• Yes, Japan is THE country of the future

    Many believe Japan is not the country of the future and I can understand that, but I will believe it when American starts lifting it's own weight instead of gaining weight. Our government at the moment is making us decline greatly and so far us compared to Japan, there is a clear winner.

  • Yes, in some ways

    In many ways Japan represents the future. It has a declining birth rate and population, which happens as countries develop. It has very advanced technology, which also happens as they develop. It also has a very long lived and healthy population. These things are all symbols of future society. While Japan itself may not be "the country" of the future in the sense that Japan is the one single country, it represents what all countries should strive to be in the future.

  • The United States is still the country of the future.

    The US is the country that leads the world in the direction that is good for the US. Japan does have a lot of manufacturing but that works for us. If it did not work, we would not have allowed that to happen in the first place. The US still has superior intellect in the world.

  • No, Japan is not THE Country of the Future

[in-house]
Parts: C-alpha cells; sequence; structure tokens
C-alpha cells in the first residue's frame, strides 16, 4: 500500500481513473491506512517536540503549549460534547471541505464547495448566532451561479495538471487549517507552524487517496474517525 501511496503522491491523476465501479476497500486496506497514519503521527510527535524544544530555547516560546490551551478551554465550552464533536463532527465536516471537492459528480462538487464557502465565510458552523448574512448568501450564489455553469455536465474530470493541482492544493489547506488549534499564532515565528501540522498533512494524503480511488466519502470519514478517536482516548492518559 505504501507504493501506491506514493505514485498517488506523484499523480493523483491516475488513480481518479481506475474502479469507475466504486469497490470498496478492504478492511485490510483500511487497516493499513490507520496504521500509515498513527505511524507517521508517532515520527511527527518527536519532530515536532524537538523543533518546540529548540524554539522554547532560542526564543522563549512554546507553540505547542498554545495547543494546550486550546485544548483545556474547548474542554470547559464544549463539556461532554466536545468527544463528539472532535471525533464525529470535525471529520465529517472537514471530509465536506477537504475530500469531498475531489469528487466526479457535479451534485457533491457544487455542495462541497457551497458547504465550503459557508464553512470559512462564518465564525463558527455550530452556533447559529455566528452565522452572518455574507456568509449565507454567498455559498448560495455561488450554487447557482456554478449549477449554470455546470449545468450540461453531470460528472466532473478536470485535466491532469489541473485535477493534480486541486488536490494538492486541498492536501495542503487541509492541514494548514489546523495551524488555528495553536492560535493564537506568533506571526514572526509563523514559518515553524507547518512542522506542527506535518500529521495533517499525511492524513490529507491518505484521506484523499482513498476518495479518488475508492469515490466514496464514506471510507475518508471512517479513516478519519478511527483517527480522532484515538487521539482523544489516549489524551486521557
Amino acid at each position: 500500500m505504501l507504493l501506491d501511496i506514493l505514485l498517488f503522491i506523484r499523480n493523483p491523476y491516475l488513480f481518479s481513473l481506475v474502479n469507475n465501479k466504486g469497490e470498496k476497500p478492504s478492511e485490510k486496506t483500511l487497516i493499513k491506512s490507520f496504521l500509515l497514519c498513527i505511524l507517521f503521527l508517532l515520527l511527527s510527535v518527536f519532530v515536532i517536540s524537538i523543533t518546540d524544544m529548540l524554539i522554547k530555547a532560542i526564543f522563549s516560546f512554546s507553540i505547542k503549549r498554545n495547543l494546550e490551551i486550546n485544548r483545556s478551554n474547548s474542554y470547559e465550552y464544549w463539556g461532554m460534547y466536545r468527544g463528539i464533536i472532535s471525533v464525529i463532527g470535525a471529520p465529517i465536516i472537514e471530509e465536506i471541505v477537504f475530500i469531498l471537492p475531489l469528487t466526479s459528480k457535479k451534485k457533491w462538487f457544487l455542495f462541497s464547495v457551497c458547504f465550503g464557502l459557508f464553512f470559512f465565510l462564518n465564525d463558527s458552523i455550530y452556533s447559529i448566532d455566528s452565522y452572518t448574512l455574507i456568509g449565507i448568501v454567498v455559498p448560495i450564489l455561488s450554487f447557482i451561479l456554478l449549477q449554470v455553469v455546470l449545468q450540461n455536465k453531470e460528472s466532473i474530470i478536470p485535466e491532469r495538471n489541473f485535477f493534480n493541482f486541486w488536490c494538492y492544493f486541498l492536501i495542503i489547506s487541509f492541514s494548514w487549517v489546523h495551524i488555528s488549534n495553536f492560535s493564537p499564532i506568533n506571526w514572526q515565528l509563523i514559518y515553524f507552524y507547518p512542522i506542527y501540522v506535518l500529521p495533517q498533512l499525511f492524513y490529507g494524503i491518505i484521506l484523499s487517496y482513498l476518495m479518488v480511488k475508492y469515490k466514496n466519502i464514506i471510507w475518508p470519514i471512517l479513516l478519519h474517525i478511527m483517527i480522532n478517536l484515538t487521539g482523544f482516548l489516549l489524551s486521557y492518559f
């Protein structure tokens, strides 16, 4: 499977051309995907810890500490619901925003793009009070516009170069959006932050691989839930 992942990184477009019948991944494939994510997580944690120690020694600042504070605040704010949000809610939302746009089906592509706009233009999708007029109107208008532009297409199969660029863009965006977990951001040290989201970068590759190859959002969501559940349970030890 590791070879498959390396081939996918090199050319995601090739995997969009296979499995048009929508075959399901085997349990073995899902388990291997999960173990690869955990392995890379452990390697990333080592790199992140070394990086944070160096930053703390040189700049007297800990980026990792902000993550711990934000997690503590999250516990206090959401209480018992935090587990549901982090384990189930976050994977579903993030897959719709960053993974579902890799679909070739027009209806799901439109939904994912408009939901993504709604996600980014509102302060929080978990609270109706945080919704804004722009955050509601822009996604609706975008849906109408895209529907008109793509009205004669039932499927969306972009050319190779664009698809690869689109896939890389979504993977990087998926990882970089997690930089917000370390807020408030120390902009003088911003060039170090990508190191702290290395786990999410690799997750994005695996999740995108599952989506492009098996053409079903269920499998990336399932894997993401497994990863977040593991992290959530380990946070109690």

Many countries have been "the one" at some time in the history of the world. To say that Japan is THE country of the future is to say there will never be another after Japan and that is folly. Leading countries of the world have been many, some more than once, some for only a very short time. When a country develops a new way of doing things, or proves they are stronger in some way than other countries, they are on top for the time being. So far in history, this has not been a permanent state of being. Therefore, although Japan's leaders have some good ideas, and they may be on top for a time, they will not be the one and only country of the entire future of the world.

  • No. I think it's too soon to make that argument.

    Japan has recently begun to make some changes to boost their economy. Prime Minister Shinzo Abe seems to be pushing for the Bank of Japan to make changes to aid in the economic recovery and stop deflation. However the changes are too recent to say if they are working or not.

  • No, and it doesn't need to be.

    A growing GDP means a growth in the destruction of the environment. Maybe Japan show the world that having a flat GDP and still being happy is possible. I don't think any country will aim for that, but it could be forced on it by circumstances. And that, Japan, I think is definitiely a good candidate for that.

    Posted by: Sein

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